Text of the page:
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A tort time bomb

 As a record number of lawsuits against the city's police move into litigation, the price tag is $150 million a year and growing. Where will it stop?

Date Posted  October 3, 2012
Maura R. O'Connor

Lawsuits against the city’s police soared to a record 2,004 cases entering the courts in the year that ended July 1.

That’s a 28 percent increase over the previous fiscal year, as recorded in the recently released Mayor’s Management Report. It indicates that the flood of cases brought against the New York City police — which have seen a 63 percent rise over the last decade — has not subsided.

Because cases against the NYPD can take at least two to three years to conclude, a spike now means that payouts for court judgments and settlements are likely to squeeze the city budget in coming years.

“It suggests the city has a ticking time bomb for making payouts for police conduct,” said Mark Taylor, an attorney who represents plaintiffs in police misconduct cases. “There is tremendous pressure on the police to make arrests and keep crime numbers low but if there is little legal basis, that costs them money years later.”

Meanwhile, a federal judge ruled this week that the city is liable for hundreds of arrests the NYPD made during the Republican National Convention in 2004, opening up the possibility that plaintiffs could sue for false arrest and further exacerbate the problem

In 2010, the NYPD became the city agency with the highest volume of tort claims with more than 8,100, surpassing the Department of Transportation and the Health and Hospitals Corporation, and accounting for $135.8 million of the city’s total expenditures for judgments and settlements, according to the New York City Comptroller.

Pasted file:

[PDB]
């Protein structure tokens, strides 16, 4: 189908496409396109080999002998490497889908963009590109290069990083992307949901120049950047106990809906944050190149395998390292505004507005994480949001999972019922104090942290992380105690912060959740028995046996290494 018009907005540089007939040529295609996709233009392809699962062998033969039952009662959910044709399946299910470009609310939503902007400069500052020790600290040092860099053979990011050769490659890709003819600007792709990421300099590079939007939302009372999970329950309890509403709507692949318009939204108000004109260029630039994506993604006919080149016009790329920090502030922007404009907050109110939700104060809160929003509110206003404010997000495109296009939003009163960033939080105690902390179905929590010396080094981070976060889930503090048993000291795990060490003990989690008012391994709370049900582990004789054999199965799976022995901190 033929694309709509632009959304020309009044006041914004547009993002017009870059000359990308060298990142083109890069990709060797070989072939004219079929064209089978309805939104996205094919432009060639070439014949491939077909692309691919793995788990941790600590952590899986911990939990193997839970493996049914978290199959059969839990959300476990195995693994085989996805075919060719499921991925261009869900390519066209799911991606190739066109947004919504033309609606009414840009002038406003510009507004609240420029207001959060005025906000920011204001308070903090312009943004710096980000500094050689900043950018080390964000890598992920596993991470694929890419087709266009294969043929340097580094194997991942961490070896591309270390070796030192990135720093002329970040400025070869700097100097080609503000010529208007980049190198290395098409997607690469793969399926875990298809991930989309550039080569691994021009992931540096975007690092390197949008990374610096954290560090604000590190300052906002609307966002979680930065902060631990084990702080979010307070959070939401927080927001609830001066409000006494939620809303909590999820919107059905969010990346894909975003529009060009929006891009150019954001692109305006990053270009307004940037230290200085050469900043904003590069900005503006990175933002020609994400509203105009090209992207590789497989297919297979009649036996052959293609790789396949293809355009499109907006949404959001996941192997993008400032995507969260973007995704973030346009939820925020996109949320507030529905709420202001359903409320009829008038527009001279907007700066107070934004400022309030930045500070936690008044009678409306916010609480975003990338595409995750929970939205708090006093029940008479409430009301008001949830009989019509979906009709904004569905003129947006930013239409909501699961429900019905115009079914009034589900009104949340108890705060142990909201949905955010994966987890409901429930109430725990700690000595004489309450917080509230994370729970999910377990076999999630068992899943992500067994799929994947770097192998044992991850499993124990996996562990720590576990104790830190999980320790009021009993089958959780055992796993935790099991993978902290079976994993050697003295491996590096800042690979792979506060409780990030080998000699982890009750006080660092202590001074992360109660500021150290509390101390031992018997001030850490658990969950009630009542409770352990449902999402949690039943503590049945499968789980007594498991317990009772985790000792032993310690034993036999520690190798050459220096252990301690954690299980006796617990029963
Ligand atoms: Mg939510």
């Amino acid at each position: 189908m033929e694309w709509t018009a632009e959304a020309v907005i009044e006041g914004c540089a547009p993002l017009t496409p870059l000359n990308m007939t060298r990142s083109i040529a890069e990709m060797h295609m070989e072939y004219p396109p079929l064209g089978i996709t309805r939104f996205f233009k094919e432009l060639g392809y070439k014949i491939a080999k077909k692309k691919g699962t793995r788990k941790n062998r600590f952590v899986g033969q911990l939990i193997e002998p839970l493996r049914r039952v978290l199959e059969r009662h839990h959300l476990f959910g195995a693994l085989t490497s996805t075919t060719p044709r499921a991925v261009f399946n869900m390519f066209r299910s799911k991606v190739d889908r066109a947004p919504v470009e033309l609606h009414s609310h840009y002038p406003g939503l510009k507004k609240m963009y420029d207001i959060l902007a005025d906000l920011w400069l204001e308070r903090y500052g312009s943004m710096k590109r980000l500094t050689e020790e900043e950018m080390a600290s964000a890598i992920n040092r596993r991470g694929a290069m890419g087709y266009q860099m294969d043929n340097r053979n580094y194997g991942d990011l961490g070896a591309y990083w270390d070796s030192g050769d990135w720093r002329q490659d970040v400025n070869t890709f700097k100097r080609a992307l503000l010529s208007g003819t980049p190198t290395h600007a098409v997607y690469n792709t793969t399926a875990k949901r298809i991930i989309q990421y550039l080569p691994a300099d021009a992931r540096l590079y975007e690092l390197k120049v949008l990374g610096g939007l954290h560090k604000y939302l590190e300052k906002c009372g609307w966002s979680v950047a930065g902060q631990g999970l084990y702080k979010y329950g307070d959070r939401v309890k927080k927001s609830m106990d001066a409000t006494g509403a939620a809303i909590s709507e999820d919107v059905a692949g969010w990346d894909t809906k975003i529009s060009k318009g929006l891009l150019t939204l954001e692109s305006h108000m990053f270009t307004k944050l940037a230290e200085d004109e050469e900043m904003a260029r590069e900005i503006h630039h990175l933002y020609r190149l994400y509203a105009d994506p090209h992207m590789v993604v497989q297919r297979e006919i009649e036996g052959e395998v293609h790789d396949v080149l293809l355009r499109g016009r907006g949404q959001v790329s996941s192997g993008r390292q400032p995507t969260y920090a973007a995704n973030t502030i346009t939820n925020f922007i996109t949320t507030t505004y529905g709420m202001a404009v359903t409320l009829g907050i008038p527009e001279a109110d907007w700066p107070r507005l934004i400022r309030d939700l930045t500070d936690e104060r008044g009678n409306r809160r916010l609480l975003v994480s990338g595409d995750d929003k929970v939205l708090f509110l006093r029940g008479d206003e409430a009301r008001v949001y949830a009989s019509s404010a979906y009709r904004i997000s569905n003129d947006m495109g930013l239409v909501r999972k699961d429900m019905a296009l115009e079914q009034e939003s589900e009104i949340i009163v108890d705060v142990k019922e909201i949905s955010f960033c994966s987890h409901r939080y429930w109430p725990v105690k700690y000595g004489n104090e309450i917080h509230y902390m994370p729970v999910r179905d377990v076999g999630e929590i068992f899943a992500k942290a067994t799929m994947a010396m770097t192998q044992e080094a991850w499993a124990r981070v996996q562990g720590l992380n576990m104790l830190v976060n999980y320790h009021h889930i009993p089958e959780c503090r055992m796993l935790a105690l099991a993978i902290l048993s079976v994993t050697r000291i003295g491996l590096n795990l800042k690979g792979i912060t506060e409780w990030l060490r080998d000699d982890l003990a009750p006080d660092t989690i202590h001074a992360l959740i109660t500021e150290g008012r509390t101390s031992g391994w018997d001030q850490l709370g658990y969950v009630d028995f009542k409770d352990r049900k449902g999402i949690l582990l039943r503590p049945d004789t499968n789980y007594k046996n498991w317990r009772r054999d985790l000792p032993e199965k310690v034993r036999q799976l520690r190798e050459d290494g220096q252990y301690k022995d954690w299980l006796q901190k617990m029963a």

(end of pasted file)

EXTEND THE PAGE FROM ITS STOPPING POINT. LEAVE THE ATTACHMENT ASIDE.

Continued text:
The Mayor’s Management Report only includes claims that have been assigned a litigation start date, and not all claims result in litigation.

More than 2,000 new legal cases hit the NYPD last year, foreshadowing a surge in future payouts
to plaintiffs. Photo: Michael Summers/Flickr


Some claims may be settled between the city and the plaintiff outside of court, and others never develop into a lawsuit because the claim was baseless or too weak to build a case.

Though the Mayor’s Management Report does not break down its data on cases by type, in past years the rise has been fueled by civil rights lawsuits, which are handled by the Special Federal Litigation Division of the Law Department.

In the most recent five years documented by the Comptroller’s Office, civil rights claims brought against the NYPD increased by 70 percent, from around 1,500 in 2006 to more than 2,600 in 2010. The cost of those claims totaled about $78 million in fiscal year 2010.

The Comptroller’s Office has not yet released the 2011-’12 edition of its biannual report on legal claims against the city, but lawyers who file civil rights cases say the volume of litigation has likely continued to rise.

“All of us have noticed a huge increase in lawsuits against police,” said Joel Berger, a civil rights attorney for 45 years who was a senior litigator with city’s Law Department from 1988 to 1996. “People are going to the [Civilian Complaint Review Board] less and going to the courts more. The city is overloaded with complaints and lawsuits.” (The Mayor’s Management Report shows a 25 percent decrease in Civilian Complaint Review Board cases since the previous edition, to 5,724 last year.)

“Whether it’s stop and frisk, marijuana arrests, trespassing — this stuff is completely out of control,” said Berger.

The NYPD paid out $80 million to plaintiffs who had filed tort lawsuits against the department — a sharp decline from the $99.8 million it paid out last year and a return to a level last seen in 2008, according to the Mayor’s Management Report.

But that’s not the entire picture of the NYPD’s exposure to legal claims. The mayor’s official budget statement, filed earlier this year, shows that the NYPD expected to spend $154 million in 2012 on judgments and claims. For fiscal year 2013, now underway, the NYPD has budgeted $180 million for payouts.